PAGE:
Walking around Genoa

Today we went for a walk around the old town of Genoa using Rick Steve’s self guided tour, a downloadable app. We also used the local city map which had three walking itineraries, Medieval, Renaissance, and marine. The journey up and down the hill from the hostel is never boring. It’s quite amazing how early kids are dropped off at school in this city so early mornings on the road is absolutely crazy. There’s cars double parked everywhere, parents and kids crossing the road, and people heading to work. To add to the mix hundreds of lunatics on motor scooters. As soon as the traffic slows the scooters are up over the gutter and away. It’s like being back in Cambodia. My riding instructor Gibbo’s words “Own Your Lane” comes back to me riding in this traffic. That’s right look bigger than you are, and don’t allow anyone into your space.
The satnav took us right into the centre of the old medieval section of the city, down all sorts of tiny cobbled lanes. Eventually we decided to park up amongst a heap of bikes. Leaving the bike we started down the old medieval section of the city with its tiny lanes and narrow streets. All sorts of boutique shops have made it into this area including strangely enough a Scottish Shop. It was a nice walk, however, we had no clue where we were as the streets didn’t appear on our city map. Eventually we found a street on the map and made our way to Piazza St Lorenzo outside the Cathedral.

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The St Lorenzo Cathedral dates from the early 1100’s. It’s quite amazing with all the fabulous white marble on the facade. Supposedly there’s a dog carved into the facade somewhere but try as hard as we could we just couldn’t find it. On the inside black and white marble arches top granite pillars which really are quite stunning. Some beautiful frescos from various famous Italian painters adorn the ceiling.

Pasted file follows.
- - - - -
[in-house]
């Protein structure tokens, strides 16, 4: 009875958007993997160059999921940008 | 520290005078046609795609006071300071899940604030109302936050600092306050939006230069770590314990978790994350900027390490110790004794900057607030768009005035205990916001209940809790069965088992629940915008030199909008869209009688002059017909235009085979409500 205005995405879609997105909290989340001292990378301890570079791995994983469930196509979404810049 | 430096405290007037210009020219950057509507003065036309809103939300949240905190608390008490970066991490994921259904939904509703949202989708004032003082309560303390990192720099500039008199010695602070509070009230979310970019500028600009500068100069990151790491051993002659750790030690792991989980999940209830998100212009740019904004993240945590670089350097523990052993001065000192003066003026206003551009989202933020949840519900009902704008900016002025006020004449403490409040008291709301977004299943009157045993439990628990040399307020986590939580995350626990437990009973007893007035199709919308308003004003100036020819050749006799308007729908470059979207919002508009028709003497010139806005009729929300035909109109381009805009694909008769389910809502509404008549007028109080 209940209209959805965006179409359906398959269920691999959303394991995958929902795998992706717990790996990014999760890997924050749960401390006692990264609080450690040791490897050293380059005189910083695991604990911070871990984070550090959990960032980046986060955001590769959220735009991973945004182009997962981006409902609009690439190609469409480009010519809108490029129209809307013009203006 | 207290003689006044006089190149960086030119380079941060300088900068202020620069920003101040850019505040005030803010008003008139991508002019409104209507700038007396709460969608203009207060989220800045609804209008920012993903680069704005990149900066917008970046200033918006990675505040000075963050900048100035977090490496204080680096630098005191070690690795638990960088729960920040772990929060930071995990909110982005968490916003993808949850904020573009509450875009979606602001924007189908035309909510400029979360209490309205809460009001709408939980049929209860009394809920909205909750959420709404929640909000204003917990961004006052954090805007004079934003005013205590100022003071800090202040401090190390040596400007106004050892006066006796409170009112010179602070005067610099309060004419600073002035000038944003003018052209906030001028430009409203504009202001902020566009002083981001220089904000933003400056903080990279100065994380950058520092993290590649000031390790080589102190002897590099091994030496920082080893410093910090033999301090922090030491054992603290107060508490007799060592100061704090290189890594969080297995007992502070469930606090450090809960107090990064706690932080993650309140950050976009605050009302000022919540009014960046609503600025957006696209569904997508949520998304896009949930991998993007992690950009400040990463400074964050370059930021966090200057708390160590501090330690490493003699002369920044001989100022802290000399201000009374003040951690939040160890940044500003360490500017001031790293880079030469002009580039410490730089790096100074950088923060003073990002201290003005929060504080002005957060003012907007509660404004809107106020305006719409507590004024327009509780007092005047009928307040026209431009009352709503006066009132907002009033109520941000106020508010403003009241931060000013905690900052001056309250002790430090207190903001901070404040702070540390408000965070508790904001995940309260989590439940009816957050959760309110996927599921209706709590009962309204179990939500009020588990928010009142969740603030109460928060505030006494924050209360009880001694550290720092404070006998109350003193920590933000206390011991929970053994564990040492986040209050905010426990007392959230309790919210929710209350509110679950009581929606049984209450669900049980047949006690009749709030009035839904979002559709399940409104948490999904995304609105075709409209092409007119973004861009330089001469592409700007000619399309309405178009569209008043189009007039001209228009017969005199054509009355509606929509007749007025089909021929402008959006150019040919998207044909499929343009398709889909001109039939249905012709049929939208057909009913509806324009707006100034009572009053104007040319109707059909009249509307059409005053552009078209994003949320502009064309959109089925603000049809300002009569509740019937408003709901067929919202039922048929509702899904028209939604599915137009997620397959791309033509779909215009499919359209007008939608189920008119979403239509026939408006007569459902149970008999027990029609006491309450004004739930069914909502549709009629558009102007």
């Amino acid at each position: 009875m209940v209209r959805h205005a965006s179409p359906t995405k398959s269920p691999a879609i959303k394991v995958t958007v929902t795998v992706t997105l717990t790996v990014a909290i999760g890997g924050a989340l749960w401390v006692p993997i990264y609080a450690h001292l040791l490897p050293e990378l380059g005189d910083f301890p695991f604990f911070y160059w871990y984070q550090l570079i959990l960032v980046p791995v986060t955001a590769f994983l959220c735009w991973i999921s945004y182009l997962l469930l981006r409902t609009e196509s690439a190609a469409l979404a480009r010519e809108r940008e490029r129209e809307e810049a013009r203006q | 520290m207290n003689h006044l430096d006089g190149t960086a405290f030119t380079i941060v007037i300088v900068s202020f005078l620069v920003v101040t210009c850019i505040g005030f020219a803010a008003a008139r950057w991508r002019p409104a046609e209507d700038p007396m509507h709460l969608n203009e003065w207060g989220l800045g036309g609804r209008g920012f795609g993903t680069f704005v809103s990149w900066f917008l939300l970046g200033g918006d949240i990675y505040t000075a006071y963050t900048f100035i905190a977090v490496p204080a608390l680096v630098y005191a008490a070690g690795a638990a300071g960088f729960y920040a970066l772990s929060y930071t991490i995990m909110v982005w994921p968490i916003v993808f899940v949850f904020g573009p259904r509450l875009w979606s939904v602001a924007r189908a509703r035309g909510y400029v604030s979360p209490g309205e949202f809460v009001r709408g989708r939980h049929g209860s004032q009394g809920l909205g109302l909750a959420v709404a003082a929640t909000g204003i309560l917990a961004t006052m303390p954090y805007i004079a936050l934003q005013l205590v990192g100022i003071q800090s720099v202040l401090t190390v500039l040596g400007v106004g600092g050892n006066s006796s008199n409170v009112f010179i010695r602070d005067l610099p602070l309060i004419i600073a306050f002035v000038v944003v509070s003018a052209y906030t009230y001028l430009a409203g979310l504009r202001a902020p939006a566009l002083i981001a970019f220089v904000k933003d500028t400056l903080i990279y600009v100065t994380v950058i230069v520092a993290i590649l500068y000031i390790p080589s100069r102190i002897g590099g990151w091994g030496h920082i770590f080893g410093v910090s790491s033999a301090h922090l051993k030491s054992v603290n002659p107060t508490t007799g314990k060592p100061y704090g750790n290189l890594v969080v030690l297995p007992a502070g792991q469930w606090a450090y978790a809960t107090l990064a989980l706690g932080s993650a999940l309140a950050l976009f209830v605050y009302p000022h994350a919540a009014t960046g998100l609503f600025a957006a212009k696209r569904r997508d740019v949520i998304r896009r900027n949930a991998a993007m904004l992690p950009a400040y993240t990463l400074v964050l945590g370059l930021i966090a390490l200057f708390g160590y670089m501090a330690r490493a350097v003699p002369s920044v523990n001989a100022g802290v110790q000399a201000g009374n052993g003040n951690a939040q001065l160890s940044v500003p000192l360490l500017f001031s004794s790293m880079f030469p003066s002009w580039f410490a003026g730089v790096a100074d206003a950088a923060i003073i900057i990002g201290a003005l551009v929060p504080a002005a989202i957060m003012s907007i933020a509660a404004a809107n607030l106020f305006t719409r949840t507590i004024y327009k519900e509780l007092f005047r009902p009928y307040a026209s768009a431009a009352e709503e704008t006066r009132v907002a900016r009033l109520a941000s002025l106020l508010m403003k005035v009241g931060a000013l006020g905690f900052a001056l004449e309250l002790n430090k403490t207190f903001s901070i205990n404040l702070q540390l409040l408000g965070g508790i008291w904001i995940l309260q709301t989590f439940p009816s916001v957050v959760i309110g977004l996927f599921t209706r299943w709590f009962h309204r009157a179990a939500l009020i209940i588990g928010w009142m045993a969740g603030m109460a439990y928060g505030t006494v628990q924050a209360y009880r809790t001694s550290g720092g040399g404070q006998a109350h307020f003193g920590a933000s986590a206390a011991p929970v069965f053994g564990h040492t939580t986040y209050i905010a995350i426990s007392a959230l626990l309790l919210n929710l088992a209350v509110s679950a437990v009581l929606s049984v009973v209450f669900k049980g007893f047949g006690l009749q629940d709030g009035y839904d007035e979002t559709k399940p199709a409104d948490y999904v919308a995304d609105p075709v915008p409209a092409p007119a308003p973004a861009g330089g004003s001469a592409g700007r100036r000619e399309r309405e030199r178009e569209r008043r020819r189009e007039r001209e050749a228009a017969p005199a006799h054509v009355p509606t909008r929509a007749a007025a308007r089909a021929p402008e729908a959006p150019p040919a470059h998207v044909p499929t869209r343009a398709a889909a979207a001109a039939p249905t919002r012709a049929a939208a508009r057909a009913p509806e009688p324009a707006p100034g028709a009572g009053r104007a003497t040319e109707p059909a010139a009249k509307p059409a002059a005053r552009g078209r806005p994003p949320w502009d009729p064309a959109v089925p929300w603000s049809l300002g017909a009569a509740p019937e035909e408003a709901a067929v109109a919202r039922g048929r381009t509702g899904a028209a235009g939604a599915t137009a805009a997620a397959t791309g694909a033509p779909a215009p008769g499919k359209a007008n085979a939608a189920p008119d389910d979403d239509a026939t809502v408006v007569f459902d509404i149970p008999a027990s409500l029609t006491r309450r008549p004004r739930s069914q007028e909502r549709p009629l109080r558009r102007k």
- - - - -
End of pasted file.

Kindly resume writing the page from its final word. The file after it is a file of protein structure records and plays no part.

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One odd feature in the Cathedral is an unexploded bomb. HMS Malaya shelled the city on February 9th, 1941. A 15″ armour piercing shell landed in the church but failed to explode.

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After a coffee near the cathedral we headed to Fountain at Piazza De Ferrari. It’s a bit of a landmark for tourists and a magnet for hawkers selling all sorts of trinkets. It’s a nice spot to relax in the sun with a massive circular fountain.
Palazzio Ducale overlooks the fountain and it’s the former stately home which has been transformed into an art museum.

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Across from the fountain a statue of Garibaldi sits on a horse. He was the General who had a huge role in unified Italy. At certain times of the year we’ve heard locals dress the statue in a red cape.

P1000263On the local city map there’s three walking itineraries, Medieval, Renaissance, and marine. We decided to follow the medieval itinerary, which starts and ends in Piazza Matteotti, which led us to Porta Soprano, the North Gate of the old city. It’s all that remains of the city walls and overlooks Christopher Columbus’ house. The ivy covered medieval two storey house which was the site of Christopher Columbus’ boyhood is now a museum. It’s tiny inside and most is locked off so after seeing the price of €5 we walked straight back out. At the rear is a small roman style forum, with marble columns.

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Wandering up through the old city gates the streets are narrow and quite rambling. As this area dates back to medieval period and it seems that no planning went into this part of the city. It’d quite easy to get lost around here. However, there’s lots of cafe’s and restaurants along the narrow streets so although lost you’d never be hungry.
When we returned to the cathedral we headed towards the waterfront to start the renaissance itinerary.

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The waterfront was really dead and the only thing which seemed full was the carparks. Restaurants and cafe’s were closed, some even looked abandoned. Even the area around Caiata Cattaneo, the big sun umbrella art installation, (which you’d think would be popular) was deserted.

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The Renaissance Itinerary took us along Via Garabaldi, which was pretty spectacular. Along the street are the former palaces of the rich merchants of Genova. The palaces date from the late 1500’s into the 1600’s and the sheer size of them in the middle of the city is quite mind blowing. These days they’ve been converted into museums or are home to different banks. Its great to see that they’ve been carefully preserved.
The tour led us back to where we parked our bike so with sore feet we climbed aboard and headed back up the hills to the hostel. It’s a nightmare negotiating the roads up the hills at night. Lots of switchbacks, cars double parked, scooter riders that pass at every opportunity, and one lane roads. It’s so good to get back, put the feet up and relax.

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